Starring the ever-reliable Peter Mullan in the title role, Hector is a watchable but slightly frustrating alternative road movie.
Following a homeless man’s Christmas-time pilgrimage from Scotland to a London shelter, writer-director Jack Gavin's feature debut begins with a vision of Britain that is austere and unforgiving. Respite comes, however, as the unfortunate Hector meets with regular kindness on his annual migration south in search of warmth and seasonal cheer.
Prompted by a severe diagnosis early in the film, Hector attempts to reconnect with his estranged family as he hops from service station to service station across the UK, hitch-hiking his way steadily southwards. But, having spent over a decade in the social wilderness after a personal tragedy, he's ultimately limited in his success.
Whilst the film is well shot and exhibits strong performances throughout, Hector doesn’t quite convince as it tries to be both an uplifting comedy and a realistic look at the plight of Britain's homeless community.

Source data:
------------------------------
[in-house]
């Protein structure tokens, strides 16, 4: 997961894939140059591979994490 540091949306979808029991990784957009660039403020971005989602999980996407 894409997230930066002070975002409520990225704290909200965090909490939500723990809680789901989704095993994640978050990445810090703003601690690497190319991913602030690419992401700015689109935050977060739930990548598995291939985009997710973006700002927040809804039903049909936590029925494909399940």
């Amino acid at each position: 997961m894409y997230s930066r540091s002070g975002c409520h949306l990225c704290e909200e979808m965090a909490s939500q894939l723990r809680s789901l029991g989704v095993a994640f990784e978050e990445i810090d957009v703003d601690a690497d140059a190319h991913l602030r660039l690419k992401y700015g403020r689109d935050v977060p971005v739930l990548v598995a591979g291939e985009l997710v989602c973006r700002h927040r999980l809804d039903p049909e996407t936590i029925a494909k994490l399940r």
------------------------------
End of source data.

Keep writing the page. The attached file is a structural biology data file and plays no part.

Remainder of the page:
The character of Hector is a likeable presence and his laboured Christmas-time voyage invites both comic and harrowing encounters. But the jokes do not consistently land and the film does not pack as emotional a punch as one might hope.
Gavin's film shifts in tone with alarming regularity as Hector encounters both harsh brutality and heart-warming charity almost in sequence. The film's ending, however, is well judged and satisfyingly ambiguous, eschewing any attempt to be either overly sentimental or unnecessarily miserable.
Mullan is a reassuring presence in the title role and the audience’s sympathies remain with Hector throughout the film’s 87 minutes, while Gina McKee makes a brief but affecting turn as his sister, Lizzie.
Whilst Hector is unlikely to become a Christmas classic, and suffers from a jarring inability to define exactly what kind of film it is, Hector is nonetheless an engaging and warm portrait of life on the streets.
|What||Hector film review|
|Where||Various Locations | MAP|
|Nearest tube||Leicester Square (underground)|
11 Dec 15 – 11 Jan 16, times vary
|Price||£determined by cinema|
|Website||Click here to go the film's IMDB page|